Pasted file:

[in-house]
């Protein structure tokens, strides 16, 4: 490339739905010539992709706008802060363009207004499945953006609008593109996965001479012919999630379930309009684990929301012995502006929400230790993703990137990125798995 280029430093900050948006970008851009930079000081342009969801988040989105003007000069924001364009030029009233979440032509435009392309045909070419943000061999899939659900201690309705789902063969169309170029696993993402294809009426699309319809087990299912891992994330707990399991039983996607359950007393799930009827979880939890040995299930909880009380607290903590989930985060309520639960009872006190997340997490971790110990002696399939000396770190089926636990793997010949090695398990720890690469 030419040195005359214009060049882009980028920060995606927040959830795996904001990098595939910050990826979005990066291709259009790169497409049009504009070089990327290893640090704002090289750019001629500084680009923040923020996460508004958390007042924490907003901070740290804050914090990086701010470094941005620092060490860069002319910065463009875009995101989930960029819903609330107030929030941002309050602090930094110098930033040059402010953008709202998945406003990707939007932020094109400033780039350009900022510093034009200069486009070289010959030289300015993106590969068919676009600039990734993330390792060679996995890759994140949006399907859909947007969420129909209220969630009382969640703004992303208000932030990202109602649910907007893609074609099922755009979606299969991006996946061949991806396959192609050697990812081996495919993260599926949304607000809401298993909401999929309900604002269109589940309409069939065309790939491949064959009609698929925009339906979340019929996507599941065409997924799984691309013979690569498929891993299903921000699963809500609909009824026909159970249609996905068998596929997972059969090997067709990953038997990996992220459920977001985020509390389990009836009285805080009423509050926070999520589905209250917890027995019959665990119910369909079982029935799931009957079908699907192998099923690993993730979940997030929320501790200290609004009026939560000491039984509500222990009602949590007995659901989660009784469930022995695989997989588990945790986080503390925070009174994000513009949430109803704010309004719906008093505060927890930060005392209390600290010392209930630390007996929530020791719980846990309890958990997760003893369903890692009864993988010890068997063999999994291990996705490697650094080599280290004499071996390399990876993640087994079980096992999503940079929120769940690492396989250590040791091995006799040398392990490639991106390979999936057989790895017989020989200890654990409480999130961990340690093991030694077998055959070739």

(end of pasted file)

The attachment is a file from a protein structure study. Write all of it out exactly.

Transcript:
[in-house]
């Protein structure tokens, strides 16, 4: 490339739905010539992709706008802060363009207004499945953006609008593109996965001479012919999630379930309009684990929301012995502006929400230790993703990137990125798995 280029430093900050948006970008851009930079000081342009969801988040989105003007000069924001364009030029009233979440032509435009392309045909070419943000061999899939659900201690309705789902063969169309170029696993993402294809009426699309319809087990299912891992994330707990399991039983996607359950007393799930009827979880939890040995299930909880009380607290903590989930985060309520639960009872006190997340997490971790110990002696399939000396770190089926636990793997010949090695398990720890690469 030419040195005359214009060049882009980028920060995606927040959830795996904001990098595939910050990826979005990066291709259009790169497409049009504009070089990327290893640090704002090289750019001629500084680009923040923020996460508004958390007042924490907003901070740290804050914090990086701010470094941005620092060490860069002319910065463009875009995101989930960029819903609330107030929030941002309050602090930094110098930033040059402010953008709202998945406003990707939007932020094109400033780039350009900022510093034009200069486009070289010959030289300015993106590969068919676009600039990734993330390792060679996995890759994140949006399907859909947007969420129909209220969630009382969640703004992303208000932030990202109602649910907007893609074609099922755009979606299969991006996946061949991806396959192609050697990812081996495919993260599926949304607000809401298993909401999929309900604002269109589940309409069939065309790939491949064959009609698929925009339906979340019929996507599941065409997924799984691309013979690569498929891993299903921000699963809500609909009824026909159970249609996905068998596929997972059969090997067709990953038997990996992220459920977001985020509390389990009836009285805080009423509050926070999520589905209250917890027995019959665990119910369909079982029935799931009957079908699907192998099923690993993730979940997030929320501790200290609004009026939560000491039984509500222990009602949590007995659901989660009784469930022995695989997989588990945790986080503390925070009174994000513009949430109803704010309004719906008093505060927890930060005392209390600290010392209930630390007996929530020791719980846990309890958990997760003893369903890692009864993988010890068997063999999994291990996705490697650094080599280290004499071996390399990876993640087994079980096992999503940079929120769940690492396989250590040791091995006799040398392990490639991106390979999936057989790895017989020989200890654990409480999130961990340690093991030694077998055959070739």